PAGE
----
Description: Abstract: The tungsten deposits of the Nightingale district are just within the western border of Pershing County, Nev., and in the Nightingale or Truckee Range, which lies east of Winnemucca Lake. The Tertiary volcanic rocks of the district rest unconformably upon intrusive granodiorite and steeply dipping metamorphosed limestones and slates of unknown age. The tungsten deposits are of the contact-metamorphic type: The ore consists of scheelite bearing tactite, a dark silicate rock that was formed by metamorphism of limestone at the granodiorite contact. Scheelite (calcium tungstate) is the only valuable mineral. The gangue minerals are epidote, quartz, pyroxene, garnet, calcite, tremolite, molybdenite, pyrite, pyrrhotite, chalcopyrite, arsenopyrite, apatite, and sphene. The bodies of tactite are generally tabular, and they extend downward steeply, because both the limestones and the granodiorite contact dip vertically or nearly so. The largest tactite body of the district is at the Nightingale mine; it attains a maximum thickness of 60 feet and is nearly a thousand feet long, but only for part of its length is it thick enough and rich enough to be potentially minable. That it continues downward below the mine workings, which extend to a depth of 128 feet, is shown by nine drill holes put down by the Bureau of Mines, United States Department of the Interior, in 1940, all of which encountered tactite at depths of, 260 to 350 feet. The mine has produced about 12,000 tons of ore, and its ore bodies contain the principal reserve of the district. In 1938 the reserves of the entire district were estimated to be about 50,000 tons of ore averaging between 0.25 and 0.50 percent of W03. Later diamond drilling by the Bureau of Mines indicated that the principal tactite body continues to at least twice the depth hitherto explored by the mine workings.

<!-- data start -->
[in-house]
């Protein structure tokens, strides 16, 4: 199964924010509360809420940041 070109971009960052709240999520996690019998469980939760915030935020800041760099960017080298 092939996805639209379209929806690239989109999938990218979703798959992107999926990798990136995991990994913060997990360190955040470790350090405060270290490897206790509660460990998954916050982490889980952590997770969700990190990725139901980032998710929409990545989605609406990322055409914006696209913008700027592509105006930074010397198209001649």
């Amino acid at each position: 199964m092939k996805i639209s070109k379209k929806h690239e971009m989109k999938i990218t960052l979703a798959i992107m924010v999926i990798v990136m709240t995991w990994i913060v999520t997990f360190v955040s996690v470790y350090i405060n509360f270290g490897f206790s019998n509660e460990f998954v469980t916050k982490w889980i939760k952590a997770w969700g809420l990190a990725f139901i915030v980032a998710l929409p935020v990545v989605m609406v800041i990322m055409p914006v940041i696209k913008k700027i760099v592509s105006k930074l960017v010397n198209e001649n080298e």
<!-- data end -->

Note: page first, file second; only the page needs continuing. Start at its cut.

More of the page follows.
Creator: Smith, Ward C. & Guild, Philip White
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Partner: UNT Libraries Government Documents Department